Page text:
British science fiction writer Arthur C. Clarke (1917-2008) liked to repeat that: “Any sufficiently advanced technology is totally indistinguishable from magic.” The phrase rules in these moments of the history of humanity more than ever: How does our phone work? Magic. Why does the microwave heat up? Magic. Why do airplanes fly? Magic…
We are totally surrounded by technology; moreover, our present and future depend critically on it and yet, for most of us, technology is indistinguishable from magic.
How have we arrived at this paradoxical situation? Technology is one of the many accruals of scientific knowledge that we have achieved thanks to mathematics. In ancient Greece, the Greek philosopher and mathematician Pythagoras (569-475 BC) had a revelation that has since become the core of modern science: everything is numbers and we can unravel the hidden order of the world, the laws of the universe, thanks to mathematics.
The harmony of the universe could be understood, according to the Pythagoreans, by reasons of integers and their laws were governed by such numbers and proportions; 2,500 years later, we have mobile phones, microwaves, and airplanes.
In this adventure of knowledge, the most brilliant minds of our species have participated. However, and despite the fact that even the Pythagorean revelation was produced thanks to music, techno-scientific knowledge has been marginalized from what we understand by culture in capital letters.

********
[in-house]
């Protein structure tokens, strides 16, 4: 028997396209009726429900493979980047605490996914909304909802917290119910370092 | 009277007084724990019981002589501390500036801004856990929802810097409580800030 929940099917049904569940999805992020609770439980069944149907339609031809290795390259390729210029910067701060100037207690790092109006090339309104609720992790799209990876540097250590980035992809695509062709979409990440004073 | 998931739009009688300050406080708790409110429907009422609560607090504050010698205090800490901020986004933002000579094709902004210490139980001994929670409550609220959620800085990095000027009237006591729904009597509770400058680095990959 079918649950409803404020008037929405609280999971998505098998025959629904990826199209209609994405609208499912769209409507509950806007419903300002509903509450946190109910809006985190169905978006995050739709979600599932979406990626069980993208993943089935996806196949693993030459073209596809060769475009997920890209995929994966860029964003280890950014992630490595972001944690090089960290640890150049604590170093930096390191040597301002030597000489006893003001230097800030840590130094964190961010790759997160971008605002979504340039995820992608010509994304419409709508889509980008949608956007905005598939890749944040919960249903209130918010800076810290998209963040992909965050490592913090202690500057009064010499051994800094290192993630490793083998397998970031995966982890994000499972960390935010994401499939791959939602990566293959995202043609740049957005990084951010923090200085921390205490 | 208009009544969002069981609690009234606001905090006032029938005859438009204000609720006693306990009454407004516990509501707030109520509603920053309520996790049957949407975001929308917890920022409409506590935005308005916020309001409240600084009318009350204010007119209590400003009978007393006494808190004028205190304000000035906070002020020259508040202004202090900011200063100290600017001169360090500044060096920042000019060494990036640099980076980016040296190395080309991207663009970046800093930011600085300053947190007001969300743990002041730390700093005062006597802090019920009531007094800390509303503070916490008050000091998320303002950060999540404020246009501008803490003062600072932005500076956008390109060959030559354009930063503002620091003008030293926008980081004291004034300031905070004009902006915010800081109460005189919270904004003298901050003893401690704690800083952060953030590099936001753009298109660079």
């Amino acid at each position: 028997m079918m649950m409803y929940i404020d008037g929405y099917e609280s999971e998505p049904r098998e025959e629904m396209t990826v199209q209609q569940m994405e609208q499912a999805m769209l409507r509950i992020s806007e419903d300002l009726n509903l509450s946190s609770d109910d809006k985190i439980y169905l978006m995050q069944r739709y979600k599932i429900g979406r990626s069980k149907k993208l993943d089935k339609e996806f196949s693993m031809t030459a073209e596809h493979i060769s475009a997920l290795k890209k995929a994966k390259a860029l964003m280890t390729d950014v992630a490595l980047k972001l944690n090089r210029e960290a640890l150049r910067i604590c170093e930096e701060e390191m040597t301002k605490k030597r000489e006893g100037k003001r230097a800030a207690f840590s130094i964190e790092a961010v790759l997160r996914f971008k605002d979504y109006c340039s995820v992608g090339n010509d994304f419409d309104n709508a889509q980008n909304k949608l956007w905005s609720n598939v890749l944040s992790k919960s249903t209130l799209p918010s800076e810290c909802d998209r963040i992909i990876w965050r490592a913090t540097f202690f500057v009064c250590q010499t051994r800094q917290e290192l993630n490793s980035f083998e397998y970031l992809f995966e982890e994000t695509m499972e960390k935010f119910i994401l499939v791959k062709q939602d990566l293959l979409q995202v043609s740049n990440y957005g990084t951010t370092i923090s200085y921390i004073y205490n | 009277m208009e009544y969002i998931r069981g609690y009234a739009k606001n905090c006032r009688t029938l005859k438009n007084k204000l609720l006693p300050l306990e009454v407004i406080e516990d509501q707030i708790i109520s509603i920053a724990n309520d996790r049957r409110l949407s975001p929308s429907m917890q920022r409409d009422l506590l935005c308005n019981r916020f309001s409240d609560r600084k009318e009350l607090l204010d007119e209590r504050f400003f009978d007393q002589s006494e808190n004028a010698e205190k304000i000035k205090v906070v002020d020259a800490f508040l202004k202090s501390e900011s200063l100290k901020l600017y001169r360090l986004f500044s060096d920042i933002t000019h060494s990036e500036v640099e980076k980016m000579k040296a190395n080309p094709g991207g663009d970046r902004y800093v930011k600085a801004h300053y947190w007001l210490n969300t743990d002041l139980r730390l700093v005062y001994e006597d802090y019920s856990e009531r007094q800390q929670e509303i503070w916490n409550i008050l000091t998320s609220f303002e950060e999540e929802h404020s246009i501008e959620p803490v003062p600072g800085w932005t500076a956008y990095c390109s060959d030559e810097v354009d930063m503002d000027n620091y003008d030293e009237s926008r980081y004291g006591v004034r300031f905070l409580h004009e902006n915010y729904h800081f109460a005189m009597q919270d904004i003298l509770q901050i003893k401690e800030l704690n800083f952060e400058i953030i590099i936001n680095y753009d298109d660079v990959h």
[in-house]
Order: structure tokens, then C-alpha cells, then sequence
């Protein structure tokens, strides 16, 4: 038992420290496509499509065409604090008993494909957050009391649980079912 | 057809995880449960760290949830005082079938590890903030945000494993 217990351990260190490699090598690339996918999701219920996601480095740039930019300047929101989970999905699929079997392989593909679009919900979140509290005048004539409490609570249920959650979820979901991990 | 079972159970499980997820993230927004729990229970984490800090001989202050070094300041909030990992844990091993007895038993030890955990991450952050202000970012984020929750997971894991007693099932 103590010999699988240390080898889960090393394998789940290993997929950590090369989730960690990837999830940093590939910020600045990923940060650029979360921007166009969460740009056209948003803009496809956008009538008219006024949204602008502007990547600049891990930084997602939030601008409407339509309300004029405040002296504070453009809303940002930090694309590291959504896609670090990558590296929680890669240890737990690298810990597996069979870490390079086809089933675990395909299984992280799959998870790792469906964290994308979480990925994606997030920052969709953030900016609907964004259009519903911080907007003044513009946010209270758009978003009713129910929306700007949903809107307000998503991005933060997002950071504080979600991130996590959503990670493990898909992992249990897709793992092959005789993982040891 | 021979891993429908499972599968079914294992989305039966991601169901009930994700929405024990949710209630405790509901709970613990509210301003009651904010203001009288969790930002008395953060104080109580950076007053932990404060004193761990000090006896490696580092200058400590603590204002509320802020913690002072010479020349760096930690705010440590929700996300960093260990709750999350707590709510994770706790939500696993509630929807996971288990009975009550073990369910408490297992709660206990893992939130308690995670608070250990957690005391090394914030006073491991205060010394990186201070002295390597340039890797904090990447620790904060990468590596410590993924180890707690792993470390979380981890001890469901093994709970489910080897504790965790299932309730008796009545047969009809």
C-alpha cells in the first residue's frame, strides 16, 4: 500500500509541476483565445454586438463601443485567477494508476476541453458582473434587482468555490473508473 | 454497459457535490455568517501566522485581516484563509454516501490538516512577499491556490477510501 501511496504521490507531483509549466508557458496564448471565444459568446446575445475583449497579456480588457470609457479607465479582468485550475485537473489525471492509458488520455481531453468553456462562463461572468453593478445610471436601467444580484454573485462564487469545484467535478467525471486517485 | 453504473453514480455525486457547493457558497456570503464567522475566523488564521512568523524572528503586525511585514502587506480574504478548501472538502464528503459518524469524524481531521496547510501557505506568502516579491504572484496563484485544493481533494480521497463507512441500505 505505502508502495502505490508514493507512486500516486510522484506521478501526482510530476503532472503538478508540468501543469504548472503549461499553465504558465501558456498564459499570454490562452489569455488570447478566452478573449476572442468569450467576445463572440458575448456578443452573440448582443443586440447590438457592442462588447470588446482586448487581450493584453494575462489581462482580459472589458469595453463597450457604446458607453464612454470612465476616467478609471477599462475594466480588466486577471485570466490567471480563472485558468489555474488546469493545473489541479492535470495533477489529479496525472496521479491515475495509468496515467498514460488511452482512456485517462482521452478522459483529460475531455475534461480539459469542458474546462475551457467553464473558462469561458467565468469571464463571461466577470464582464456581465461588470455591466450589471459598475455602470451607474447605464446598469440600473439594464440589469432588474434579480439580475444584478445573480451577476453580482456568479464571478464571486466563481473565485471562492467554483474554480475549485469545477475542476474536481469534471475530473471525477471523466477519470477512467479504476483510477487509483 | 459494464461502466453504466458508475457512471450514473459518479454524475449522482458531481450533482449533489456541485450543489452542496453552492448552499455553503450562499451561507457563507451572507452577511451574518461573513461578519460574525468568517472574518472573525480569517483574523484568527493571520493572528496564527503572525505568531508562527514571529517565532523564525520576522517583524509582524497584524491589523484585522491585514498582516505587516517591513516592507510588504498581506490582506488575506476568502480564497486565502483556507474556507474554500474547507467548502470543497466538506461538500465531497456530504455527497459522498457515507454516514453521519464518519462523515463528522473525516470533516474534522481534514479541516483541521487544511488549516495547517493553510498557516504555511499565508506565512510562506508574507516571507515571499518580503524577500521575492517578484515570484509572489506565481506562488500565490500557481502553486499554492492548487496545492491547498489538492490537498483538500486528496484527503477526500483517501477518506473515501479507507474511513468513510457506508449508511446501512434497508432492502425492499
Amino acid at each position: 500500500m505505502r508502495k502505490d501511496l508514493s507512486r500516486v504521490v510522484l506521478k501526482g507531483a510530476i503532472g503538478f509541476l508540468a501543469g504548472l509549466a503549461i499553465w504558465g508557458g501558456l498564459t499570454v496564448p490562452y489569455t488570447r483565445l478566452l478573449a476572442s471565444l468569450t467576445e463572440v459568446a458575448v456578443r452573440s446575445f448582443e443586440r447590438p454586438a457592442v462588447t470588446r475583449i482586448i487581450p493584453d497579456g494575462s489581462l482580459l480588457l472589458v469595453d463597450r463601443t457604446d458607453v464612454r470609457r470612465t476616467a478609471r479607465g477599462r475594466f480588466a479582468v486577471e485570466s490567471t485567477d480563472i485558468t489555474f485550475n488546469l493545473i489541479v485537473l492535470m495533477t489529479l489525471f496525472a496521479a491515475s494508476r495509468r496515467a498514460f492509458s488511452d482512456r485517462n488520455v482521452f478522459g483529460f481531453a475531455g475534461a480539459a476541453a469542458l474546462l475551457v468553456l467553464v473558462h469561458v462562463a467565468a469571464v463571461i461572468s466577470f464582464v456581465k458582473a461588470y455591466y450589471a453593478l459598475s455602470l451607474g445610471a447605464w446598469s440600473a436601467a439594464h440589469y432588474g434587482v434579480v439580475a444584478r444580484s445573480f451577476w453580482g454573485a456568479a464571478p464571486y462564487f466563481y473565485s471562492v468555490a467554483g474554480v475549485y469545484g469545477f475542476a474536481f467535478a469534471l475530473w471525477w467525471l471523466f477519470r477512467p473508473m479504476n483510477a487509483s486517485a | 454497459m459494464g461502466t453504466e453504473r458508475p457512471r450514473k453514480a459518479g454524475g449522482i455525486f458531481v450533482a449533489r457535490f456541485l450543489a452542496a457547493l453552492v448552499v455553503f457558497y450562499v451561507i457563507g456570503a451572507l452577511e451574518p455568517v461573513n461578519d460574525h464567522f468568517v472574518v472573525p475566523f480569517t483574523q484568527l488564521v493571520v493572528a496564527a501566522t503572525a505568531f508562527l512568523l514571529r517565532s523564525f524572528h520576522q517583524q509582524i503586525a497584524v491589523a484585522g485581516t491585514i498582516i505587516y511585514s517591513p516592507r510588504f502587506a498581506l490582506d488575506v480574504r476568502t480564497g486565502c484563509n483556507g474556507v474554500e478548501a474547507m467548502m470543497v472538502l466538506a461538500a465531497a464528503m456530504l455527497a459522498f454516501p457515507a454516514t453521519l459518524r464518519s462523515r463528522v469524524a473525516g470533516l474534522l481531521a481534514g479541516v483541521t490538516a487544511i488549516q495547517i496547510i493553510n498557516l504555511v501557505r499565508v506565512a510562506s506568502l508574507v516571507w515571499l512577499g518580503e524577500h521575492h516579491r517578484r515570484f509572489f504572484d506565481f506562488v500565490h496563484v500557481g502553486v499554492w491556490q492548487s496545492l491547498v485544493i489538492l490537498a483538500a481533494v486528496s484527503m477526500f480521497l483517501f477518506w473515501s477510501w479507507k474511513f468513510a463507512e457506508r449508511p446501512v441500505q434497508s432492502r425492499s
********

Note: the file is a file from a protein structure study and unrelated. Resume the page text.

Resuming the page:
If you believe that Gabriel García Márquez -also known as Gabo- was a Colombian drug trafficker, that is ignorance. But if you do not know what a Fourier transform is, the basis of all information technologies, it is enough for you to proudly boast that you do not know about math and change the topic.
The gap between the 2 cultures, sciences and humanities, of which the physicist Charles Percy Snow warned us at the end of the 1950s, continues in force and in growth. We are capable of sending ships to the ends of the Solar System, at the same time that we try to cure ourselves with homeopathy
Today, the labor market demands many better mathematicians; in other words, species of magicians who understand spells in networks or who make voodoo with the masses of data that flood us. As the company pays better than the academy, in addition to the gap between the 2 cultures, we are running out of magicians’ teachers.
The situation can reach dramatic tints, which expressed in apocalyptic terms of Netflix series would be something like: What would happen if suddenly all people who understand mathematics disappear from the face of the Earth?
Meanwhile, read math; it does not save the world, but we are sure you will understand it better!